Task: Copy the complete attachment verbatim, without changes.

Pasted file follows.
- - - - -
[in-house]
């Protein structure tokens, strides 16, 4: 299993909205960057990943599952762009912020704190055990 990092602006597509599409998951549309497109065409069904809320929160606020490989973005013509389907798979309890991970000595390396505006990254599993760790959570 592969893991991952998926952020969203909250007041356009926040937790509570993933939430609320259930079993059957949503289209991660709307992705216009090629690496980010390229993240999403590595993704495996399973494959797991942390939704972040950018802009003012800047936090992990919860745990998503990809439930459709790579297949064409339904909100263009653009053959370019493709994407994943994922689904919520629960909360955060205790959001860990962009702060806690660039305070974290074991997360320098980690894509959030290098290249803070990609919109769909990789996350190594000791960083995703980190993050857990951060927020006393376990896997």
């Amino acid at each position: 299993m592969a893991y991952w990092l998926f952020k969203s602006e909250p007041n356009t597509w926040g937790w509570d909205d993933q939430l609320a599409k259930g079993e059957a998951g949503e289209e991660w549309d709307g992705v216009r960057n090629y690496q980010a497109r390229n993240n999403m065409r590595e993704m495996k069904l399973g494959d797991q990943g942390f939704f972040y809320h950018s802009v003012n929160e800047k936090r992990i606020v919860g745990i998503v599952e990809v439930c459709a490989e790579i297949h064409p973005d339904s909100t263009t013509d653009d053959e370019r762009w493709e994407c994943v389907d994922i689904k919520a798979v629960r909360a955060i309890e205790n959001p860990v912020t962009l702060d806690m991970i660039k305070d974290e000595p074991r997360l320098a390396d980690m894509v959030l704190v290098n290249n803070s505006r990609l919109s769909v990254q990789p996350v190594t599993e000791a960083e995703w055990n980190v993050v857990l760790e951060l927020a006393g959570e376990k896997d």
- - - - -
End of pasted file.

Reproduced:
[in-house]
């Protein structure tokens, strides 16, 4: 299993909205960057990943599952762009912020704190055990 990092602006597509599409998951549309497109065409069904809320929160606020490989973005013509389907798979309890991970000595390396505006990254599993760790959570 592969893991991952998926952020969203909250007041356009926040937790509570993933939430609320259930079993059957949503289209991660709307992705216009090629690496980010390229993240999403590595993704495996399973494959797991942390939704972040950018802009003012800047936090992990919860745990998503990809439930459709790579297949064409339904909100263009653009053959370019493709994407994943994922689904919520629960909360955060205790959001860990962009702060806690660039305070974290074991997360320098980690894509959030290098290249803070990609919109769909990789996350190594000791960083995703980190993050857990951060927020006393376990896997």
């Amino acid at each position: 299993m592969a893991y991952w990092l998926f952020k969203s602006e909250p007041n356009t597509w926040g937790w509570d909205d993933q939430l609320a599409k259930g079993e059957a998951g949503e289209e991660w549309d709307g992705v216009r960057n090629y690496q980010a497109r390229n993240n999403m065409r590595e993704m495996k069904l399973g494959d797991q990943g942390f939704f972040y809320h950018s802009v003012n929160e800047k936090r992990i606020v919860g745990i998503v599952e990809v439930c459709a490989e790579i297949h064409p973005d339904s909100t263009t013509d653009d053959e370019r762009w493709e994407c994943v389907d994922i689904k919520a798979v629960r909360a955060i309890e205790n959001p860990v912020t962009l702060d806690m991970i660039k305070d974290e000595p074991r997360l320098a390396d980690m894509v959030l704190v290098n290249n803070s505006r990609l919109s769909v990254q990789p996350v190594t599993e000791a960083e995703w055990n980190v993050v857990l760790e951060l927020a006393g959570e376990k896997d």